Truth matters to Biggie's mom
No, she didn't argue over funeral arrangements with Faith Evans, the singer who was B.I.G.'s wife.
Yes, she's disappointed in Diddy, whom she says has exploited the rapper's image since his death.
And no, B.I.G.'s death had nothing to do with Tupac, who was killed six months earlier. Reports have always linked the killings.
Last month, Wallace released Biggie: Voletta Wallace Remembers Her Son, Christopher Wallace, aka Notorious B.I.G. The book debunks what she calls "media-perpetuated falsehoods."
Despite her claims, she supports the Diddy-produced Duets: The Final Chapter, a tribute CD coming out this month. Wallace stopped in Dallas yesterday to promote the book and the album.
"I'm trying to promote my son's legacy, trying to keep it alive," she said last night at the Hotel Crescent Court. "Yes, Puffy [Diddy] does get a percentage, but on a scale of 1 to 10, he's about a 2." Here's more from Wallace:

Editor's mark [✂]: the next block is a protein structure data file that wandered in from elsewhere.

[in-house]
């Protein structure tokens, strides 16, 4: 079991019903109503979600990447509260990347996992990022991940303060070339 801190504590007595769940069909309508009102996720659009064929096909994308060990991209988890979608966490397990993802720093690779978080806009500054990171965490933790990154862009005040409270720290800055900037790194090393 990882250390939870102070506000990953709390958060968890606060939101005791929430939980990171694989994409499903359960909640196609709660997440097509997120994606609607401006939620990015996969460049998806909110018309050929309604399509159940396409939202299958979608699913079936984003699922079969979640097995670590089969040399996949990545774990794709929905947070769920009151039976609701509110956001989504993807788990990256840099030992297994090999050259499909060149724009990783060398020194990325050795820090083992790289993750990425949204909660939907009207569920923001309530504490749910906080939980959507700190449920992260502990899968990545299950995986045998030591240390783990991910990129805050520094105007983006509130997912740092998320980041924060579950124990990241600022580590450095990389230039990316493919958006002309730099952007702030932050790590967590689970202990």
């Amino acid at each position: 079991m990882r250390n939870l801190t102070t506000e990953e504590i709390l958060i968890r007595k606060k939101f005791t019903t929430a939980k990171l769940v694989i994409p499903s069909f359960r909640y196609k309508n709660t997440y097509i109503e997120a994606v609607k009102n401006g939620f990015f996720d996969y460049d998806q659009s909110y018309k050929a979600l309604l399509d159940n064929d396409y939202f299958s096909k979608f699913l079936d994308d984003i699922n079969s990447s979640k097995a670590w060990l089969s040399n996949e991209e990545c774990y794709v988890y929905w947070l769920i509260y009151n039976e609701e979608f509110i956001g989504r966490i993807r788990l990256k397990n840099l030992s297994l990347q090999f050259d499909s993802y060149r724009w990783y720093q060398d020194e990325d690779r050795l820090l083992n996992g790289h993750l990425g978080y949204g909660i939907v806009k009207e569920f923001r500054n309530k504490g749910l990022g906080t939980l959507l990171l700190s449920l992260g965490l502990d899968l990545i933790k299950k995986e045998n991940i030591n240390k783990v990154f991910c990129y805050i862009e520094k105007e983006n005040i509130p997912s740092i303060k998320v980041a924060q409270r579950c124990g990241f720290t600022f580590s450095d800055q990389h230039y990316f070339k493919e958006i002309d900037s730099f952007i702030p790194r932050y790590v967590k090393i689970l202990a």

Q: Why did you decide to write a book?
A: I'd lost my identity. I was Biggie's mother, so this book is about Voletta Wallace and a boy, a man, my baby, who was Chris Wallace (left).
Q: How does your image of your son differ from the one the world has?
A: Everyone sees my son as an entertainer, a rapper, a drug dealer, a gangster, a womanizer, a monster. I saw my son, kind, gentle, imaginative. I saw a human being.
Q: Who do you think killed your son?
A: I know who killed my son. When it comes out, a few people will be brought to justice. It had nothing to do with retaliation, nothing to do with Tupac. This was about someone fighting for power, and they wanted someone out of the way, and they chose my son.